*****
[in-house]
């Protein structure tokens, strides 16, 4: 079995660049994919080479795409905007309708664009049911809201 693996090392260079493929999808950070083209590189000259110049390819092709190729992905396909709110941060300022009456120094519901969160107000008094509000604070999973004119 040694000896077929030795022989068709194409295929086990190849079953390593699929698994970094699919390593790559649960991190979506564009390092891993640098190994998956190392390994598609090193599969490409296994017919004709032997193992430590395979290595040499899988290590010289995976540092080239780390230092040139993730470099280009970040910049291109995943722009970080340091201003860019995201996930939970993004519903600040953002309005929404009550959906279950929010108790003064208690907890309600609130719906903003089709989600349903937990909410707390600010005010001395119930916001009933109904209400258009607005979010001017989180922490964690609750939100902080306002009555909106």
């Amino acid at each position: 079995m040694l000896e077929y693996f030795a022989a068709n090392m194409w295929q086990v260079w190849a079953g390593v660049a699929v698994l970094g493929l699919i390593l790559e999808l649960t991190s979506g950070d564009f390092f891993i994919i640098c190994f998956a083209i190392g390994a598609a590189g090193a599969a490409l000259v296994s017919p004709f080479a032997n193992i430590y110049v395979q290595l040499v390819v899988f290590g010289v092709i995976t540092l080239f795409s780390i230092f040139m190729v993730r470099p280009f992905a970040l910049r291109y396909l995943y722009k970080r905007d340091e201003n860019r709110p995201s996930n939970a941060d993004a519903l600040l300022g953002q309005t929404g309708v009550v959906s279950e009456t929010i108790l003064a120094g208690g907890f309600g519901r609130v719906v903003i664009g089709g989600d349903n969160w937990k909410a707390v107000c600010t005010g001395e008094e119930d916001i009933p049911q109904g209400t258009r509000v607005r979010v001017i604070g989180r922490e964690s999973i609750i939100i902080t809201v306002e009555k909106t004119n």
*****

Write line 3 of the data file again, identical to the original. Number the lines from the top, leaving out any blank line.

């Amino acid at each position: 079995m040694l000896e077929y693996f030795a022989a068709n090392m194409w295929q086990v260079w190849a079953g390593v660049a699929v698994l970094g493929l699919i390593l790559e999808l649960t991190s979506g950070d564009f390092f891993i994919i640098c190994f998956a083209i190392g390994a598609a590189g090193a599969a490409l000259v296994s017919p004709f080479a032997n193992i430590y110049v395979q290595l040499v390819v899988f290590g010289v092709i995976t540092l080239f795409s780390i230092f040139m190729v993730r470099p280009f992905a970040l910049r291109y396909l995943y722009k970080r905007d340091e201003n860019r709110p995201s996930n939970a941060d993004a519903l600040l300022g953002q309005t929404g309708v009550v959906s279950e009456t929010i108790l003064a120094g208690g907890f309600g519901r609130v719906v903003i664009g089709g989600d349903n969160w937990k909410a707390v107000c600010t005010g001395e008094e119930d916001i009933p049911q109904g209400t258009r509000v607005r979010v001017i604070g989180r922490e964690s999973i609750i939100i902080t809201v306002e009555k909106t004119n």